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First Drive: 2010 Ford Taurus SHO

The "ultimate sleeper performance car."

by on Jun.23, 2009

Is the 2010 Ford Taurus SHO "the ultimate performance sleeper sedan?"

Is the 2010 Ford Taurus SHO "the ultimate performance sleeper sedan?"

Maybe it’s a sign of age, but when I was first burning rubber down the Jersey Shore, the guys with the really hot-looking cars were as likely as not poseurs.  The folks you didn’t want to race – not if you wanted to hang on to your cash – were the ones with the “beaters,” often dented, occasionally rusted out, but always looking like they couldn’t get out of their own way until you lined up at the stoplight.

That’s much the idea Ford Motor Co. had in mind when it introduced the first Taurus SHO, back in 1989.  No, you couldn’t order the dents, but you could get what seemed like a plain Jane family sedan that packed an awesome Yamaha 220-horsepower six-banger under the hood.  Add a track-ready suspension and you were sitting behind the wheel of a SHO, a fearsome beast that could take down most of the muscle cars of the era.

Sadly, Ford seemed to lose interest in this wolf-in-sheep’s-clothing concept.  The last run was just plain boring and few even noticed when the SHO slinked off the streets, back in 1999.  But, with the launch of an all-new Taurus aimed at recreating the excitement of the original sedan, it seemed just so, well, absolutely right to bring back the SHO, as well.

Subscribe to TheDetroitBureau.comThink of the 2010 Ford Taurus as the “ultimate sleeper performance sedan,” suggests product program chief Frank Davis, with a fair bit of hyperbole, but it’s nonetheless a boast the new car can live up to.

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First Drive: 2010 Ford Taurus

Attempting a rebirth of a once-grand but now faded brand.

by on Jun.22, 2009

Can the 2010 Ford Taurus live up to the legend of the 1986 sedan?

Can the 2010 Ford Taurus live up to the legend created by the original 1986 sedan?

When you consider the countless number of cars that come to market, each year, only a handful ever really make all that much of a difference – a handful for any individual automaker.  For Ford, the list would include the Model T, of course, and the Mustang.  And most recently, the Taurus — the original 1986 version, that is.

But by the time Ford pulled the plug on the Taurus brand, a few years back, what was once significant had grown merely simpering, a product that only the rental car fleets could love. Overall, since 2004, Ford has lost more than 5 percentage points market share, as record-making  losses ensued.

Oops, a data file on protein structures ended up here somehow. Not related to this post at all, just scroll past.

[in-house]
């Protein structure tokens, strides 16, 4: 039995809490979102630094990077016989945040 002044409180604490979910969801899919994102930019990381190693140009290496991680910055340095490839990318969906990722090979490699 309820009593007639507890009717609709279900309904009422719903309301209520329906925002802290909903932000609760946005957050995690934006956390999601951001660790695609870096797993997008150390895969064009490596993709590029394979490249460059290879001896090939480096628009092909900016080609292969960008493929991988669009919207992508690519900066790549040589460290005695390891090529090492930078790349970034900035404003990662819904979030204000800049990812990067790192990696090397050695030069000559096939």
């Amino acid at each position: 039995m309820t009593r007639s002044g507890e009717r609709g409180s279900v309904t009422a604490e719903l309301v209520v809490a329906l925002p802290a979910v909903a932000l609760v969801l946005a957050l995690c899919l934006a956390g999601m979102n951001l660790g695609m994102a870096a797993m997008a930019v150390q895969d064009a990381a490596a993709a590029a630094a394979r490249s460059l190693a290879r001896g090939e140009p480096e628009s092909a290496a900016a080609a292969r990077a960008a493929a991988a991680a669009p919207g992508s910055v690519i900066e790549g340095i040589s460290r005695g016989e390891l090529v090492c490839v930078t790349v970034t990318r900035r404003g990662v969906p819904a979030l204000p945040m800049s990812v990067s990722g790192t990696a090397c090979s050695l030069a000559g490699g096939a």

Now, the Taurus name is back, and for 2010, Ford has attached it to another product that the automaker hopes will stand out in a crowded automotive market.  We’ve finally had the chance to test the 2010 Ford Taurus, and its sibling sedan, the 2010 Taurus SHO.  We’ll take a look at the base car, then follow, tomorrow, with an in-depth report on the reborn performance sedan.

Subscribe to TheDetroitBureau.comWhile the 2010 Taurus doesn’t quite have the visual stopping power of the original, it is nonetheless a product likely to garner significant attention for Ford, which is notably the only Detroit maker to reject the idea of a federal bailout because it had already borrowed more than $20 billion from the credit markets before they collapsed.  That, alone, is winning Ford friends.  But while some import-oriented shoppers may be once again looking at the line-up in Ford showrooms, it’s only a truly significant product that will win them back.  And the ’10 Taurus may be precisely what Ford needs.

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Can Taurus Turn Things Around for Ford – Again?

Automaker is betting on product, not a bailout, as marketshare continues to decline.

by on Jun.16, 2009

2010 Ford Taurus

The sedan is a critical piece in the turnaround effort, but it's not clear the Taurus name is now worth anything after years of neglect.

It’s not often that a single product can determine the fate of a company, but that’s precisely the role the original Taurus sedan played for Ford, back in 1986.  Now, an all-new version of the sedan is about to come to market, and while it’s not quite the make-it-or-break it product of the original, there’s little doubt that the sedan is a critical piece in the turnaround effort of a company that’s decided to forego the multi-billion-dollar bailouts propping up its cross-town rivals, General Motors and Chrysler Group.

The ’86 Taurus proved a surprise hit, showing that American automakers could take on their Asian rivals in one of the market’s toughest segments.  But within a matter of years, Ford almost seemed to tire of that success, allowing the sedan to slip on the sales charts until Taurus was little more than an after-thought, with the vast bulk of production earmarked for daily rental fleets, and then abandoned all together.

The nameplate was revived by Ford’s new CEO, Alan Mulally, who sought to recapture the success of the original Taurus badge. With Ford the only one of the Big Three Detroit makers opting out of a federal bailout, analysts say the sedan will be critical in reversing Ford’s string of record financial losses when it hits market, this Summer.

“This is the most significant entry we have,” among the various models being launched for the 2010 model-year,” said Frank Davis, Ford’s executive director of product development.  “It is our flagship.”

When Ford abandoned the Taurus nameplate, earlier in the decade, the automaker tried introducing a new badge to replace it, the Five Hundred.  But in today’s crowded market, it can cost hundreds of millions of dollars to catch the attention of potential buyers.  After Five Hundred’s lackluster success, Ford decided to revive the Taurus, counting on the fact that it was one of the country’s best-known brands. (more…)